“Everyday Deeds of Ordinary Folk”

Many of you know that I am a great lover of stories, whether those stories come from people, movies, books, radio, etc, specifically fiction stories.  Fiction is a way for me to connect with the world; I am able to see how specific truths and ideas play out, or perhaps a scene uses symbolism that helps me understand my own life.  God speaks to me this way quite frequently.

With what is going on in the world, it is easy to get overburdened.  Overburdened by things happening in the world, our country, our city, even what is happening with us personally or internally.  There is great darkness in the world, and the enemy uses many different tactics to try to hinder the Kingdom of God.  It’s easy to become so weighed down with these burdens that we freeze up.  What can we even do?  Where do we even begin?  How can I even make a difference?  What now?

In the story The Hobbit by J.R.R Tolkien, there is a forest called the Greenwood.  You quickly learn that there is a “sickness” that has taken the forest.  A dark presence has overshadowed it so much that people in the story have started calling the forest Mirkwood.  There is great darkness, there is pestilence, there is danger, fear, and anxiety.  While talking about what can be done, one of the main characters says,

“[Some believe] it is only great power that can hold evil in check, but that is not what I have found.  I’ve found it is the small everyday deeds of ordinary folk that keep the darkness at bay…small acts of kindness and love.”

God placed this on my heart this week.  He then brought to light Matthew 25: 34-40:

“Then the King will say to those on his right, ‘Come, you who are blessed by my Father; take your inheritance, the kingdom prepared for you since the creation of the world. For I was hungry and you gave me something to eat, I was thirsty and you gave me something to drink, I was a stranger and you invited me in, I needed clothes and you clothed me, I was sick and you looked after me, I was in prison and you came to visit me.’

“Then the righteous will answer him, ‘Lord, when did we see you hungry and feed you, or thirsty and give you something to drink? When did we see you a stranger and invite you in, or needing clothes and clothe you? When did we see you sick or in prison and go to visit you?’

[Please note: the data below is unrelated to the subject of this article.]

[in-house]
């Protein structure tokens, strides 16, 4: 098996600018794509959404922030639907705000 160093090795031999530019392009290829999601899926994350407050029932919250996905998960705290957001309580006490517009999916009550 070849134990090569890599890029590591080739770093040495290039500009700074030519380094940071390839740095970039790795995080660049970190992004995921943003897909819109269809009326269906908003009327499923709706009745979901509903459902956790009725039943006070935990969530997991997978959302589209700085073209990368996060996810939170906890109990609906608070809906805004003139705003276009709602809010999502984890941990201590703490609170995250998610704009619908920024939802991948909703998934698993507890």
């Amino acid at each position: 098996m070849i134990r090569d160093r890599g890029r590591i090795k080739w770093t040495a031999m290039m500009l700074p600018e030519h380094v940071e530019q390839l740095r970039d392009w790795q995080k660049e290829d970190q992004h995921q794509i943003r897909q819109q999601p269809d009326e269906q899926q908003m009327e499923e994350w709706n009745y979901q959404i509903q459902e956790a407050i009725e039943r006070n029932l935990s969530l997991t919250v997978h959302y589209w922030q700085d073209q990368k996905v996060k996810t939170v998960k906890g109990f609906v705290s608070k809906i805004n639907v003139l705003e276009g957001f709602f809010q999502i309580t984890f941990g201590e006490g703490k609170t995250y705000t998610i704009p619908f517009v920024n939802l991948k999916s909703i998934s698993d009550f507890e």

“The King will reply, ‘Truly I tell you, whatever you did for one of the least of these brothers and sisters of mine, you did for me.’

So, what can we do when we are ordered to stay at home?  Small acts of kindness and love.  People think to be a great believer you need to do large, flashy, noticeable, and miraculous things, but I disagree.  We need to be faithful, obedient, and genuine in the small things.  Our God is a God for ordinary people who live ordinary lives.  Let us be faithful and obedient in the ordinary.

In the parable above, Jesus commends those who give people food when they are hungry, drink when they are thirsty, inviting people into our lives when they are lonely, and visiting people in their distresses.  Ordinary things.  Ordinary kindnesses.  All of them from a heart that loves God.  A heart that does these things as worship to our Creator, for he has shown us the same kindnesses.  “Let us love, because he first loved us.” -I John 4:19.

Again, what can we do right now?  We love those God has placed around us.  Our neighbors, our families, our friends, our communities.  I know we are limited, but we need to make use of what we have.  Call, text, check in, email, write…be a community.  Be with each other and for each other, even when we cannot physically be present.  With those in your own house, grow stronger together.  Do small things to grow together as family, as friends, as neighbors, even when it is hard.  Small acts of kindness and love that are centered around the worship of our Creator, that is what will defeat the darkness.  The darkness that fights the world, the darkness that fights relationships, and the darkness that fights ourselves.

I love you all, and am thankful for you everyday!  Let us keep connected through these strange times.


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